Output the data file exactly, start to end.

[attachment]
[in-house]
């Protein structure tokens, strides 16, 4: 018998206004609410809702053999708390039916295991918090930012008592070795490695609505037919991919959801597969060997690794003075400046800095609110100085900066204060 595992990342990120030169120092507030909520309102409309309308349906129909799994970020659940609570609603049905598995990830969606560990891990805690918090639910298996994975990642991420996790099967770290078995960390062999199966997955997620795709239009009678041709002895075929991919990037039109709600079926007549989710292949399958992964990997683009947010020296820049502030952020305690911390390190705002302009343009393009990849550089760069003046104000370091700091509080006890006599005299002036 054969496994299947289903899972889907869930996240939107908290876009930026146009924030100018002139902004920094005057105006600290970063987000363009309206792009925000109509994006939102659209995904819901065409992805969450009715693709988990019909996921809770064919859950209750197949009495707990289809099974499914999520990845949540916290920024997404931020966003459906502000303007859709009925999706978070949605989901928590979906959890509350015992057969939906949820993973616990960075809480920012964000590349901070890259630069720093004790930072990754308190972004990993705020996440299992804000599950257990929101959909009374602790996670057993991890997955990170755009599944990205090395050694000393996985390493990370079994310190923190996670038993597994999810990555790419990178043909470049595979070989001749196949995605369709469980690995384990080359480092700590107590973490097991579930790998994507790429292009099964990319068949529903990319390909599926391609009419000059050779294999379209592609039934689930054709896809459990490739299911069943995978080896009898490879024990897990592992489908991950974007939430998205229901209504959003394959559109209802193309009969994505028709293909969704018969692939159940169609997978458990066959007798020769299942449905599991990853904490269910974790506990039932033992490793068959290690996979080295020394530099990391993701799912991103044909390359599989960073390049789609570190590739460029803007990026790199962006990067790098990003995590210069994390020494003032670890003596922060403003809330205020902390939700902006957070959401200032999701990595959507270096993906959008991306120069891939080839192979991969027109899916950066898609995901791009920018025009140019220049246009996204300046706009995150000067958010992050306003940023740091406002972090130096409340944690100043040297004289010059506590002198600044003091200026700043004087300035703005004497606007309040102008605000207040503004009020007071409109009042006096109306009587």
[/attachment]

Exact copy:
[in-house]
């Protein structure tokens, strides 16, 4: 018998206004609410809702053999708390039916295991918090930012008592070795490695609505037919991919959801597969060997690794003075400046800095609110100085900066204060 595992990342990120030169120092507030909520309102409309309308349906129909799994970020659940609570609603049905598995990830969606560990891990805690918090639910298996994975990642991420996790099967770290078995960390062999199966997955997620795709239009009678041709002895075929991919990037039109709600079926007549989710292949399958992964990997683009947010020296820049502030952020305690911390390190705002302009343009393009990849550089760069003046104000370091700091509080006890006599005299002036 054969496994299947289903899972889907869930996240939107908290876009930026146009924030100018002139902004920094005057105006600290970063987000363009309206792009925000109509994006939102659209995904819901065409992805969450009715693709988990019909996921809770064919859950209750197949009495707990289809099974499914999520990845949540916290920024997404931020966003459906502000303007859709009925999706978070949605989901928590979906959890509350015992057969939906949820993973616990960075809480920012964000590349901070890259630069720093004790930072990754308190972004990993705020996440299992804000599950257990929101959909009374602790996670057993991890997955990170755009599944990205090395050694000393996985390493990370079994310190923190996670038993597994999810990555790419990178043909470049595979070989001749196949995605369709469980690995384990080359480092700590107590973490097991579930790998994507790429292009099964990319068949529903990319390909599926391609009419000059050779294999379209592609039934689930054709896809459990490739299911069943995978080896009898490879024990897990592992489908991950974007939430998205229901209504959003394959559109209802193309009969994505028709293909969704018969692939159940169609997978458990066959007798020769299942449905599991990853904490269910974790506990039932033992490793068959290690996979080295020394530099990391993701799912991103044909390359599989960073390049789609570190590739460029803007990026790199962006990067790098990003995590210069994390020494003032670890003596922060403003809330205020902390939700902006957070959401200032999701990595959507270096993906959008991306120069891939080839192979991969027109899916950066898609995901791009920018025009140019220049246009996204300046706009995150000067958010992050306003940023740091406002972090130096409340944690100043040297004289010059506590002198600044003091200026700043004087300035703005004497606007309040102008605000207040503004009020007071409109009042006096109306009587």